We can love in the best possible way we know how and others will discard it. We can try to say the most perfect words and someone else will choose not to hear it. The illusion of perfection is that the effort to attain it wears you down. Perfection should feel good, peaceful, and a spark of bliss. It is elusive; perfection is confined to a moment in time that you believe to be so. However, it is constantly changing, tipping forward or backward in our personal view of good and bad.

To those who can share such a moment with someone else, you have been gifted a tremendous blessing. However, not all of us who cannot, are “less than.” We are each seeking our moments of joy, insight, understanding, value, appreciation, empathy, compassion, and enduring good. We make the best decisions that we can at the time. In trying to bring about positive change, we seek to create perfection in a place or manner that apathy never can.

Perfection is a desire; striving to improve is a positive thing. Regret, and pain, because we have not achieved such a state, tears down and weakens. If it saps your strength, if the energy is felt and seen around you, as it is in empathetic people, and it hurts you, then it is not perfection.

Perfection is Divine; it is G-d given and not man made. We do not know what is perfect, or right, when things occur in our lives. We pray that it is for our best, but we question that as well. There is beauty in darkness, and sadness in clarity. Highly sensitive people are aware of their feelings and those of others. The noise, the temperature, the smells, and the sensory overload can be too much. Perfection may be the quiet moment in the morning, with the first sip of a wonderful cup of coffee, enjoyed alone. Quiet may be your version of perfection rather than a star-studded gala affair.

Do not regret not being a part of all that the media shows us to be the “perfect” holiday season or necessary start to the New Year. Greet new beginnings at your own pace. There is not only one day out of the year that carries the magic of the spirit. That day, that time, that minute, can be whenever it seems perfectly appropriate to you and it is not subject to anyone else’s approval but yours.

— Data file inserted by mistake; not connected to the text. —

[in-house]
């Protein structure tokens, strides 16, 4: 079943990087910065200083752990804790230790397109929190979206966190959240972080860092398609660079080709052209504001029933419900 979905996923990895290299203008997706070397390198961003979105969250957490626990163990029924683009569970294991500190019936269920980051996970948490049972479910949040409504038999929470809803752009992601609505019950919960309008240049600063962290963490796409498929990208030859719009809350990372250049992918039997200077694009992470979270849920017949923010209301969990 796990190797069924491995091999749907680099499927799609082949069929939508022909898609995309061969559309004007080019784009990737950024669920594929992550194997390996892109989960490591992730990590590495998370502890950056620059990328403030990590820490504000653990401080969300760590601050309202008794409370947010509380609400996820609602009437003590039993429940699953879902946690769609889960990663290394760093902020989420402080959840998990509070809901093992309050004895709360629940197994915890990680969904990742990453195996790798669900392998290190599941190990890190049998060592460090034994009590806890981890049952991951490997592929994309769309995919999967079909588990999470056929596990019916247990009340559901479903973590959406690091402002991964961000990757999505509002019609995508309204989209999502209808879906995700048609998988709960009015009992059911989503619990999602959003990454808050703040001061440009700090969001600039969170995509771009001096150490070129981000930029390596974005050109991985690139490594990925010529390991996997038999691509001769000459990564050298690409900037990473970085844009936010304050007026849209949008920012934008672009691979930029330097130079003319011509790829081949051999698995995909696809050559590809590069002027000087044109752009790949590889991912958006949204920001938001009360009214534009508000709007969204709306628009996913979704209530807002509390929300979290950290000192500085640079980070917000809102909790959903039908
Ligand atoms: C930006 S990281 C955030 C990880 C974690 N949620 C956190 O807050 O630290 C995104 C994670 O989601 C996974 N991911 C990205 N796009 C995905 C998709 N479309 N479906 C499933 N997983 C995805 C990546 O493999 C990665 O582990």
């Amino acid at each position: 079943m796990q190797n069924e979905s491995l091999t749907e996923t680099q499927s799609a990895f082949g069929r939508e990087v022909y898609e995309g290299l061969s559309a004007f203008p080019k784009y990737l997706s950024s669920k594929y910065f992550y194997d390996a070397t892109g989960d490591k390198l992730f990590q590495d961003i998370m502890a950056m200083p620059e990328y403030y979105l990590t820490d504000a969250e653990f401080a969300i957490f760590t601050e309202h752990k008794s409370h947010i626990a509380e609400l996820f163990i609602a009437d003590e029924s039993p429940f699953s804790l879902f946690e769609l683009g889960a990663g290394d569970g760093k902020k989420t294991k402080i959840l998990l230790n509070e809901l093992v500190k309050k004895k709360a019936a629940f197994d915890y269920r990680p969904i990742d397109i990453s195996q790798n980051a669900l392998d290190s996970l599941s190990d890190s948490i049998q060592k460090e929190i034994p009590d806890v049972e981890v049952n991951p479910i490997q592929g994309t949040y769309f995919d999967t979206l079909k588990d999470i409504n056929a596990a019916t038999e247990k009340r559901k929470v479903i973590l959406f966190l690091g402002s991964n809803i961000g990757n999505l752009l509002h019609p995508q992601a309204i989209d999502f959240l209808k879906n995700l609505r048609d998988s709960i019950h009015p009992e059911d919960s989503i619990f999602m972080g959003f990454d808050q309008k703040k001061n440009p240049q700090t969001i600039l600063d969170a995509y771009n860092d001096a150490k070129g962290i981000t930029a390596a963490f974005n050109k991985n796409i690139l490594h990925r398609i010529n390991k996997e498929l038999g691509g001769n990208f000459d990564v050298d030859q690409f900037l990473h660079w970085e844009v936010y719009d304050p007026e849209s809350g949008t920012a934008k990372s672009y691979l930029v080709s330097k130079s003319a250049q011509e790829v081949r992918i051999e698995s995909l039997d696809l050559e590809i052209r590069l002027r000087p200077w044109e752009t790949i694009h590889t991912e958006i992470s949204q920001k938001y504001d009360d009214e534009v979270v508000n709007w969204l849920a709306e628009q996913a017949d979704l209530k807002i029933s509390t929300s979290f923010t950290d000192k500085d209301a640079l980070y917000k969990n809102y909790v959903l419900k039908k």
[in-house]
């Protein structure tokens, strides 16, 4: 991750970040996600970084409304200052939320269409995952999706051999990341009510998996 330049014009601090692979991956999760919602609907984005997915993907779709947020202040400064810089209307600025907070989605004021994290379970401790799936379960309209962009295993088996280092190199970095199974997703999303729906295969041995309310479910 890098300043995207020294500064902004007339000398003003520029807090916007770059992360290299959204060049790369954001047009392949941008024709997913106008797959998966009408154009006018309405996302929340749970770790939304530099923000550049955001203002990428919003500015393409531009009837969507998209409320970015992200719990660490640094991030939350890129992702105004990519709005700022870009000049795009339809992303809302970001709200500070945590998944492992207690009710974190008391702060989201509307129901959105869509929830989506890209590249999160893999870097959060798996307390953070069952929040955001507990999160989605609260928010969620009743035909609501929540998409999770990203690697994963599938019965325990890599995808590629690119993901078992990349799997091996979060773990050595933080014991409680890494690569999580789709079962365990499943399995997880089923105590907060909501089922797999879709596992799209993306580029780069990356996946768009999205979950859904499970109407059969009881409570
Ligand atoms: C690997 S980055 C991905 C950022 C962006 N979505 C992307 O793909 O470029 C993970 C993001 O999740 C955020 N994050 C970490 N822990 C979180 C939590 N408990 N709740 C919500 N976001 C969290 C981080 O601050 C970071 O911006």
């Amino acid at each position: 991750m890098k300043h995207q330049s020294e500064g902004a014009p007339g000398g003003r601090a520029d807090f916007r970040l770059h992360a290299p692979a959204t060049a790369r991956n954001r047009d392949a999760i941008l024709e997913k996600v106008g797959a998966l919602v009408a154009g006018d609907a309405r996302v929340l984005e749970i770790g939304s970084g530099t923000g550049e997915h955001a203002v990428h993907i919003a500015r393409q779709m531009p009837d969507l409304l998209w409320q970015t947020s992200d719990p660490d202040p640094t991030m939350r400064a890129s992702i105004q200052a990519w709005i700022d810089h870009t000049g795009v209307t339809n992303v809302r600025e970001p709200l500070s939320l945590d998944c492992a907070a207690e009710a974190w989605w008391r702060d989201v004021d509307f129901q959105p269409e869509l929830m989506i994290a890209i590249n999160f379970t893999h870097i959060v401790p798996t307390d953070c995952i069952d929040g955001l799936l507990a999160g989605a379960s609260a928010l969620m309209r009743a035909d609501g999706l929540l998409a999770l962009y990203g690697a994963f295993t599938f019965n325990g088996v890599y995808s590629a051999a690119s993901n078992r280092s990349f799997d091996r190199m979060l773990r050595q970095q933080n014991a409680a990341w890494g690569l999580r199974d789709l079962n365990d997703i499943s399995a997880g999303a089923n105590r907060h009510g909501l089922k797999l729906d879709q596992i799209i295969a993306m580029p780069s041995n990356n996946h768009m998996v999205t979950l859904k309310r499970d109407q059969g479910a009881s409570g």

Releasing the need for someone else’s company or approval may be the kindest thing we can do for ourselves. So, even in pain, there is good if we consider it to be so. Even if it only lasts a minute, if our focus on our difficulties and disappointments only lasts as long as a sigh… We have glimpsed peace and the next moment is ours to determine how to move forward, or stand, until we are ready to move again.

linus cartoon_humanityPeople put so much stress on themselves all year long, but between Thanksgiving and Christmas, the internal perfectionist kvetches very loudly. “Everything has to be just perfect” is a tough taskmaster; parties, menus, gifts, clothes, music — so many choices, and the pressure to recreate mystical unicorns of holidays past, can add to already mounting anxiety. With long term unemployment, fear in the economy and crushing debt, not to mention dysfunctional families and jobs, there is more than enough stress to go around. Here are some ideas to help you navigate through some of it now and the whole year through. Wishing You All the Best!!

The Chart

Editor’s note: CNN contributor Amanda Enayati ponders the theme of seeking serenity: the quest for well-being and life balance in stressful times.

I have been examining stress from every which angle for the past six months.

And since, by now, I have sufficiently stressed out my editor and probably some readers with essays that often run well over  my assigned length, this week I’m offering up a lightning round of some of the most compelling stress-busting strategies I’ve come across.

View original post 764 more words

%d bloggers like this: